Evidence-based practice (EBP) has been the accepted norm in medicine and rehabilitation for nearly 30 years, though exploration began of its concepts in the early 1970s (Zimerman, 2013).
EBP consists of three elements: the best available evidence, the clinician’s knowledge, and skills, and the patient’s wants and needs (APTA, 2020).
This latter component is also stated as patient perspectives and values (ASHA). All descriptions of the EBP model point to an equal weighting among the three tenets, though most provide little detailed instructions on how to assure the weighting is carried out in that fashion. Many professional bodies established clinical guidelines and pathways to determine how to rank evidence, with case studies and clinician experience at the bottom of the ranking and systematic reviews and RCTs at the top. Clinicians are expected to use their clinical reasoning, expertise, and judgment to apply the evidence appropriately. However, how to go about assuring patient preferences and values are met is a bit unclear.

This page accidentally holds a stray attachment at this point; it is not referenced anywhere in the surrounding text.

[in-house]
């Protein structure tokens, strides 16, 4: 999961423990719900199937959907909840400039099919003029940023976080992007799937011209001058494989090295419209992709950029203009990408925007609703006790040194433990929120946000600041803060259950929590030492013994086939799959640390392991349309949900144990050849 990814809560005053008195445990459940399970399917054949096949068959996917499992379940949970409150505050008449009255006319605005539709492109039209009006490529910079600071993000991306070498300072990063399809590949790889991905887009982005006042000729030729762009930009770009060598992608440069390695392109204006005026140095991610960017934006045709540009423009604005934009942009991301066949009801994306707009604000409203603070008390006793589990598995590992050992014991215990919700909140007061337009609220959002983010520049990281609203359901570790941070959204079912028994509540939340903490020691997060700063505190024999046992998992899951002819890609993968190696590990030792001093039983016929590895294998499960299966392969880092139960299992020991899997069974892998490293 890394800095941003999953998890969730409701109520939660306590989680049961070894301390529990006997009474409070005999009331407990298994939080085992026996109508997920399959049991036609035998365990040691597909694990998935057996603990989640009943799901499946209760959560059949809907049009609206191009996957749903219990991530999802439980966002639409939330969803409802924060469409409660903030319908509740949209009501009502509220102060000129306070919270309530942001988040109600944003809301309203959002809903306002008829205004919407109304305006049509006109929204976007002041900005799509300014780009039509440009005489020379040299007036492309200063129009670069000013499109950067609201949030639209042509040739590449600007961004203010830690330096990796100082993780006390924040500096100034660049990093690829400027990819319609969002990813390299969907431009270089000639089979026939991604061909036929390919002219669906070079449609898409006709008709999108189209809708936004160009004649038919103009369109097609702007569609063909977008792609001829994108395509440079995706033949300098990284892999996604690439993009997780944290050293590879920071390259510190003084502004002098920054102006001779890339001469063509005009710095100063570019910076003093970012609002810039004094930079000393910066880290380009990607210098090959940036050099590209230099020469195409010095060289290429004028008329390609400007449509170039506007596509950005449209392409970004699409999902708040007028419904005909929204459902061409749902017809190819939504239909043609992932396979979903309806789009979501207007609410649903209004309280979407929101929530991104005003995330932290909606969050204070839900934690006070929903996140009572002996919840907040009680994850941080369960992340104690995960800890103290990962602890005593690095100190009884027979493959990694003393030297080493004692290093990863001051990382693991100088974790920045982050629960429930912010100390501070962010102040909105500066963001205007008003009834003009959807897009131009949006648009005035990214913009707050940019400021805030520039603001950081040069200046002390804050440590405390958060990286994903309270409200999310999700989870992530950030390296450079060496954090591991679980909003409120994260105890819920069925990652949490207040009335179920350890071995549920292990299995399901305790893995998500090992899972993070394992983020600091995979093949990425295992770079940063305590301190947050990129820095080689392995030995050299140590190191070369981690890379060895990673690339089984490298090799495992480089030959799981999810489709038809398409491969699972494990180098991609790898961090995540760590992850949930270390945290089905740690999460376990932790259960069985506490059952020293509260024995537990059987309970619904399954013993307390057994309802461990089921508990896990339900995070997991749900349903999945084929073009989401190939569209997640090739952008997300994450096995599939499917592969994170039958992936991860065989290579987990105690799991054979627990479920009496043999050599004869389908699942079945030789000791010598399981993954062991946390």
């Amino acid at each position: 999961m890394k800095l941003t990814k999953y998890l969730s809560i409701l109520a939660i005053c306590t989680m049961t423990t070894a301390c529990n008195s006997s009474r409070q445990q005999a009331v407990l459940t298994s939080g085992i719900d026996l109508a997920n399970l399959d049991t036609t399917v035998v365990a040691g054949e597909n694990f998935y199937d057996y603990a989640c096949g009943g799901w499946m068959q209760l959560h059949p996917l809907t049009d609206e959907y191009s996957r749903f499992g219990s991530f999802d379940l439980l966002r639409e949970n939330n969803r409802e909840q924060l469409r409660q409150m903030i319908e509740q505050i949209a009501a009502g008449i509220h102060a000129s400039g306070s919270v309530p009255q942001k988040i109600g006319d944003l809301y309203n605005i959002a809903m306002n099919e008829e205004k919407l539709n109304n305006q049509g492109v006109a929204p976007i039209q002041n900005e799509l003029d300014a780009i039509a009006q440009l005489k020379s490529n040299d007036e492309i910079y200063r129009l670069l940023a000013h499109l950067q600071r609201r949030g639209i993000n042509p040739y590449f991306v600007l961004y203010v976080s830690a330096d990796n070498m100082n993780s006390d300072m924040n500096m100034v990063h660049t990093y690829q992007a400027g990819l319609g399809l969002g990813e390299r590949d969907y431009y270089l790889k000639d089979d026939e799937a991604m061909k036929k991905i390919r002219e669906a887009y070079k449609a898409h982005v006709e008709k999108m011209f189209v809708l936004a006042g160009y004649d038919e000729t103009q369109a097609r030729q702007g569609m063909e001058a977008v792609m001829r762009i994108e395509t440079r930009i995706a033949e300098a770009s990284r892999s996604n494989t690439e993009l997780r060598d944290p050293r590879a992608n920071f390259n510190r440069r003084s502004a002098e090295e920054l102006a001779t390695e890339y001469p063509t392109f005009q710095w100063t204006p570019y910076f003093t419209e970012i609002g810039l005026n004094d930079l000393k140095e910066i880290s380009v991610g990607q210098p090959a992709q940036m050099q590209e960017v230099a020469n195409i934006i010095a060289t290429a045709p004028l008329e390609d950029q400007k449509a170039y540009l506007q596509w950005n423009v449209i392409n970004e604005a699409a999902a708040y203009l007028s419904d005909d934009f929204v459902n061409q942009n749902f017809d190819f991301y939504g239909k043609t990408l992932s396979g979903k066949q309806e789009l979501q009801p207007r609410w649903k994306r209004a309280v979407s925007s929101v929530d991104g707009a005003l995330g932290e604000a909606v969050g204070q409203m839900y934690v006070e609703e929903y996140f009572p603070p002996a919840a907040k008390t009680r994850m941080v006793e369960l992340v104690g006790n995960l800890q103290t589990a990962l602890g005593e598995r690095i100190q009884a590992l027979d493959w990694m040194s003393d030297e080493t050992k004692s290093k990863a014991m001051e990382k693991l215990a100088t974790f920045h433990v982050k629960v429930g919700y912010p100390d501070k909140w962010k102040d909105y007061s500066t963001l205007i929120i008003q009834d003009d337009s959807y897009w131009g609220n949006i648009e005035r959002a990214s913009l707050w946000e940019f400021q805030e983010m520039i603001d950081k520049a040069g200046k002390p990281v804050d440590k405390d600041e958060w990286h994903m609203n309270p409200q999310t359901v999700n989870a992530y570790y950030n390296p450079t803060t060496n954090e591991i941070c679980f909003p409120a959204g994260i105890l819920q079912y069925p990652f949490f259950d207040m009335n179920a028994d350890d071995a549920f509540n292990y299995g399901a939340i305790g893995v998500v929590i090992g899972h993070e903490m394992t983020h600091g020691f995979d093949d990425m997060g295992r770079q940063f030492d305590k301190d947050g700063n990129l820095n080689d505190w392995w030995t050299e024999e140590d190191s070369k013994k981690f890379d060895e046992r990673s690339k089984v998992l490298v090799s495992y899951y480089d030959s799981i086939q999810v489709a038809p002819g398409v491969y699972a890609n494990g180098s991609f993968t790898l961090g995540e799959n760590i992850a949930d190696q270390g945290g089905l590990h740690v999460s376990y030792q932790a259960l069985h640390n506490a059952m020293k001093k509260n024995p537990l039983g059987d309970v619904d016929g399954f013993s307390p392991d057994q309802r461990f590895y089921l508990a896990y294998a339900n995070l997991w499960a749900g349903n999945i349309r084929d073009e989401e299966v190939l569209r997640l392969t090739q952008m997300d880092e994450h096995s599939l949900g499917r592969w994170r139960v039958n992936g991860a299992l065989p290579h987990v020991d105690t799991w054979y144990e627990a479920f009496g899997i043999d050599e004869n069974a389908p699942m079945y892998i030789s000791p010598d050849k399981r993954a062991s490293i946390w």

I have a specific podcast that I am particularly fond of, as the presenter speaks on topics dear to my values (and clicks my bias button continually). On a recent podcast, there was a conversation about applying principles of EBP while assuring the uniqueness of the individual patient was met, something not always addressed in EBP. As the best available evidence requires rigorous trials involving randomized groups, single incidents are often seen as less-than-relevant, though there is a trend toward allowing such individual cases greater weight (Anjum, 2020). While discussing how to apply EBP within such emerging models and how to allow weight to patient perspectives and values, a comment was made to the effect, “well, it is not like we can have our patients choose the intervention.” Really? Why not?
Patients lack the depth of knowledge and experience to build their treatment plan, and if they did, why would they need us? However, can’t they contribute?
In my 35-plus years as a physical therapist, I’ve overheard many different ways that clinicians try to assure that patient expectations and values are met. However, most fall short of the 33% contribution mandate of EBP standards. In a manual therapy setting, asking, “how’s the pressure?” seems to suffice for many, while in the exercise-based setting, so much power is given over to the clinician that few questions are asked. Patients often assume that we know the cause of a problem and also know the best way to intervene. Power is given. However, are there better ways to go further in allowing patient input to be equivalent to clinician input?